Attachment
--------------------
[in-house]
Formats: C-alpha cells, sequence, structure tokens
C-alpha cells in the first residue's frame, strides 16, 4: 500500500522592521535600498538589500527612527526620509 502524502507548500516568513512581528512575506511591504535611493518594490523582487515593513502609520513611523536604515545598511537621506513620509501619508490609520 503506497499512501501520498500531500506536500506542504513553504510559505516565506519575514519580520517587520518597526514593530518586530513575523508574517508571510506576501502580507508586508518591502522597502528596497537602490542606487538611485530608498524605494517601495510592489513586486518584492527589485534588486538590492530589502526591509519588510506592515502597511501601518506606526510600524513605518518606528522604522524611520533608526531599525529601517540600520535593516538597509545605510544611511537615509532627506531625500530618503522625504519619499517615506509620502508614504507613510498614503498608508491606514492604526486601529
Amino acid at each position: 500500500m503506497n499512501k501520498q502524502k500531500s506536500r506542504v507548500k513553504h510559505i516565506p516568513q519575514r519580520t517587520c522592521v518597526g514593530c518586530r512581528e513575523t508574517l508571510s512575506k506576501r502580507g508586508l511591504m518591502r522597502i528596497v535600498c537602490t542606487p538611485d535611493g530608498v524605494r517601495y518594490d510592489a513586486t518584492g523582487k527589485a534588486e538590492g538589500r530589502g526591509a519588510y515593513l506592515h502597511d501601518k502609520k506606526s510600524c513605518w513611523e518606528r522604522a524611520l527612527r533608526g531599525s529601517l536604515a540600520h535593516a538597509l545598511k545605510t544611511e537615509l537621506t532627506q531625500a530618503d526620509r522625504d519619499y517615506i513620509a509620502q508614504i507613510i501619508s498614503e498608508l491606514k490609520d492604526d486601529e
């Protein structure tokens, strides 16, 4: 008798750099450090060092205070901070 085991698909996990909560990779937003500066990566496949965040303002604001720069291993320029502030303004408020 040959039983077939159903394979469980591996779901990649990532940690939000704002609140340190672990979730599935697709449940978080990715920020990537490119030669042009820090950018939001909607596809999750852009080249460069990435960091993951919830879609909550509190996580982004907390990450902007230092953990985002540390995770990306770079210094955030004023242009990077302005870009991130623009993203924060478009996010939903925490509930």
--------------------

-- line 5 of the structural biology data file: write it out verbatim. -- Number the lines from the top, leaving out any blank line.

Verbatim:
């Protein structure tokens, strides 16, 4: 008798750099450090060092205070901070 085991698909996990909560990779937003500066990566496949965040303002604001720069291993320029502030303004408020 040959039983077939159903394979469980591996779901990649990532940690939000704002609140340190672990979730599935697709449940978080990715920020990537490119030669042009820090950018939001909607596809999750852009080249460069990435960091993951919830879609909550509190996580982004907390990450902007230092953990985002540390995770990306770079210094955030004023242009990077302005870009991130623009993203924060478009996010939903925490509930």